Feudalism 2.0

Bruce Schneier on the state we’re in.

Some of us have pledged our allegiance to Google: We have Gmail accounts, we use Google Calendar and Google Docs, and we have Android phones. Others have pledged allegiance to Apple: We have Macintosh laptops, iPhones, and iPads; and we let iCloud automatically synchronize and back up everything. Still others of us let Microsoft do it all. Or we buy our music and e-books from Amazon, which keeps records of what we own and allows downloading to a Kindle, computer, or phone. Some of us have pretty much abandoned e-mail altogether … for Facebook.

These vendors are becoming our feudal lords, and we are becoming their vassals. We might refuse to pledge allegiance to all of them – or to a particular one we don’t like. Or we can spread our allegiance around. But either way, it’s becoming increasingly difficult to not pledge allegiance to at least one of them.

Nice essay and a useful metaphor. Worth reading in full.

How the world ends

Jeremy Bernstein’s Memoir: At Los Alamos in the LRB.

He advised me to face away from the explosion and count to ten. I was also given some very dark glass to put over my own glasses. Even the reflection from the bunker walls could damage your eyes. I don’t know how far away from the explosion we were but we were close enough to see the 700-foot tower that had the bomb on top of it. I noticed a hill behind the tower with a grove of Joshua trees. They looked as if they were praying. A loudspeaker counted out the minutes until the explosion and then counted down the last sixty seconds. I had turned my back and covered my eyes with the dark glass but the bright flash still made me shut them. I counted to ten and then turned round.

The horizon in front of me was in turmoil. In the centre was a livid red-orange cloud. The hugeness of it was what impressed me. I had had no idea of the sheer scale of a nuclear explosion. Peaslee had prepared me for the next step. I felt a sharp and slightly painful click in my ears. This was the supersonic shock wave. At Hiroshima it produced a wind stronger than any known typhoon: it knocked over the kerosene cookers the Japanese used to make breakfast and caused most of the fires at Hiroshima. Then came the sound: a sort of rolling thunder. The cloud had turned purple and black and hung in the air like a radioactive cobra about to strike. There was talk of taking cover, but it didn’t move in our direction. I stood there mute. We went back to the dormitory to get a little more sleep.

Nooks and crannies in eBooks

Lovely story which highlights one of the hidden affordances of eBooks:

Some weeks ago I decided that I wanted to read Tolstoy’s War and Peace. Lou Ann loaned me her copy. At more than 1100 pages, reading it in bed required as much strength as balancing a box of bricks in my hands. In my senior years I have developed arthritis in my thumbs, which made the effort not only difficult, but painful.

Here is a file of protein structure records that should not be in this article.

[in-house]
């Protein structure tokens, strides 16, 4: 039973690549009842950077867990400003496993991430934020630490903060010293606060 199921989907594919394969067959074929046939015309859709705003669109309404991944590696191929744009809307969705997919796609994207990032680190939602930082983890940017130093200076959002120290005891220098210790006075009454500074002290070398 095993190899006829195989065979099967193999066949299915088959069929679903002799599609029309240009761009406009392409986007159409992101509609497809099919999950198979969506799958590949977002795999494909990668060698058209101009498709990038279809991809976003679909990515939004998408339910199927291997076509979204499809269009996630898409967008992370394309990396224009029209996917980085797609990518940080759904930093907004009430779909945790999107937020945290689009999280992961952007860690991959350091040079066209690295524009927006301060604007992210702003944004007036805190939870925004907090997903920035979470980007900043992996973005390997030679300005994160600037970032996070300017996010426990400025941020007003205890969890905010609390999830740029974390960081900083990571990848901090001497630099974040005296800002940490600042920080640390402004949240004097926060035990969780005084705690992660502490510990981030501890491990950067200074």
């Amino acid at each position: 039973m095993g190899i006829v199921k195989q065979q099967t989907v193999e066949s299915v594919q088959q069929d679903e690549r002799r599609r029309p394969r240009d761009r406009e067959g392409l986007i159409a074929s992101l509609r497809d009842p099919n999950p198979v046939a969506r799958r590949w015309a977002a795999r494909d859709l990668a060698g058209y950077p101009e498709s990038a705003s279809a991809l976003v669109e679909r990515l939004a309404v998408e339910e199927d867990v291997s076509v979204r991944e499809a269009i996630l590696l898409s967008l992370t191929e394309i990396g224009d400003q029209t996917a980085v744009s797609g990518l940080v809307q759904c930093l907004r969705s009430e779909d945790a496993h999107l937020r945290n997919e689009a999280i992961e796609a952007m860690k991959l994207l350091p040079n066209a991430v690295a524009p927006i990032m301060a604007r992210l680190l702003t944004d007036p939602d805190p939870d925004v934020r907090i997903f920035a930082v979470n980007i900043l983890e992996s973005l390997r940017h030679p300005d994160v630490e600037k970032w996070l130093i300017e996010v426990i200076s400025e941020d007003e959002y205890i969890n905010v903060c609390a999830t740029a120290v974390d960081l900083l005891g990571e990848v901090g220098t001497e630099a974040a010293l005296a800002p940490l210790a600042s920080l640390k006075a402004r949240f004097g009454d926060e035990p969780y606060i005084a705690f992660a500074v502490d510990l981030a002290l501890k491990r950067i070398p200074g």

I had read about half of the novel when I was given the gift of a Nook, the e-reader from Barnes and Noble. Although I am committed to supporting my neighborhood independent book store (Books to be Red), and enjoying honest-to-goodness books, the .99 Nook edition was so lightweight that it has made reading War and Peace a genuine pleasure. For those of you who have not tackled this tome as yet, it is a page-turner.

As I was reading, I came across this sentence: “It was as if a light had been Nookd in a carved and painted lantern….” Thinking this was simply a glitch in the software, I ignored the intrusive word and continued reading. Some pages later I encountered the rogue word again. With my third encounter I decided to retrieve my hard cover book and find the original (well, the translated) text.

For the sentence above I discovered this genuine translation: “It was as if a light had been kindled in a carved and painted lantern….”

Someone at Barnes and Noble (a twenty year old employee? or maybe the CEO?) had substituted every incidence of “kindled” with “Nookd!”

I was shocked. Almost immediately I found it hilarious…then outrageous…then both. It is definitely clever. But it raises many questions. E-books can be manipulated at will by the purveyors of the downloadable software. Here is a classic work of fiction (some claim it is the greatest novel every written) used for a sophomoric and/or commercial prank. What else might be changed in an e-book? Fears of manipulation for economic, political, religious, or other ideological ends come to mind. It makes one wary of the integrity of any digital version of not only War and Peace…but any e-book.

Yep. Great blog post.